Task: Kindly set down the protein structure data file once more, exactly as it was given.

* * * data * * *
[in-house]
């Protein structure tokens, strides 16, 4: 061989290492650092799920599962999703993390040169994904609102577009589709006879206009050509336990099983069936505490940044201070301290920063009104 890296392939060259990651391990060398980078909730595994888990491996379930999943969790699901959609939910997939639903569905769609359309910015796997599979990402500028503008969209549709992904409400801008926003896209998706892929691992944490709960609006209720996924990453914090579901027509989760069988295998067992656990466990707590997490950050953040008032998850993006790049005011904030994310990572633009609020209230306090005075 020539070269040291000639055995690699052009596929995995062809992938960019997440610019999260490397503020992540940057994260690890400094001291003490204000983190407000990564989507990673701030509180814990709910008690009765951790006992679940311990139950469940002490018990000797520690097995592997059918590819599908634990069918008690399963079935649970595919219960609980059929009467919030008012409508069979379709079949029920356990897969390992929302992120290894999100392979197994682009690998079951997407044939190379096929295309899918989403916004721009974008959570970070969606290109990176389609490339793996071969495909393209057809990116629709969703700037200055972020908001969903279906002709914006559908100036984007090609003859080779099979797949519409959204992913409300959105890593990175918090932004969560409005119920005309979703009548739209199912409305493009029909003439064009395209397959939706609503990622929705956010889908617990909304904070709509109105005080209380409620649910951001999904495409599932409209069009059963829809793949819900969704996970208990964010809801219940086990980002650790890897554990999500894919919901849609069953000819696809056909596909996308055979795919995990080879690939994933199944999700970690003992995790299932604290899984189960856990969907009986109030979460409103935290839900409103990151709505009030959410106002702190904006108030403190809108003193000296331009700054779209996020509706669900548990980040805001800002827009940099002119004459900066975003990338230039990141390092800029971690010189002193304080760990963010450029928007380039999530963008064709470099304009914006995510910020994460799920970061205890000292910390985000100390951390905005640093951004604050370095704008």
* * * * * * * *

[in-house]
């Protein structure tokens, strides 16, 4: 061989290492650092799920599962999703993390040169994904609102577009589709006879206009050509336990099983069936505490940044201070301290920063009104 890296392939060259990651391990060398980078909730595994888990491996379930999943969790699901959609939910997939639903569905769609359309910015796997599979990402500028503008969209549709992904409400801008926003896209998706892929691992944490709960609006209720996924990453914090579901027509989760069988295998067992656990466990707590997490950050953040008032998850993006790049005011904030994310990572633009609020209230306090005075 020539070269040291000639055995690699052009596929995995062809992938960019997440610019999260490397503020992540940057994260690890400094001291003490204000983190407000990564989507990673701030509180814990709910008690009765951790006992679940311990139950469940002490018990000797520690097995592997059918590819599908634990069918008690399963079935649970595919219960609980059929009467919030008012409508069979379709079949029920356990897969390992929302992120290894999100392979197994682009690998079951997407044939190379096929295309899918989403916004721009974008959570970070969606290109990176389609490339793996071969495909393209057809990116629709969703700037200055972020908001969903279906002709914006559908100036984007090609003859080779099979797949519409959204992913409300959105890593990175918090932004969560409005119920005309979703009548739209199912409305493009029909003439064009395209397959939706609503990622929705956010889908617990909304904070709509109105005080209380409620649910951001999904495409599932409209069009059963829809793949819900969704996970208990964010809801219940086990980002650790890897554990999500894919919901849609069953000819696809056909596909996308055979795919995990080879690939994933199944999700970690003992995790299932604290899984189960856990969907009986109030979460409103935290839900409103990151709505009030959410106002702190904006108030403190809108003193000296331009700054779209996020509706669900548990980040805001800002827009940099002119004459900066975003990338230039990141390092800029971690010189002193304080760990963010450029928007380039999530963008064709470099304009914006995510910020994460799920970061205890000292910390985000100390951390905005640093951004604050370095704008």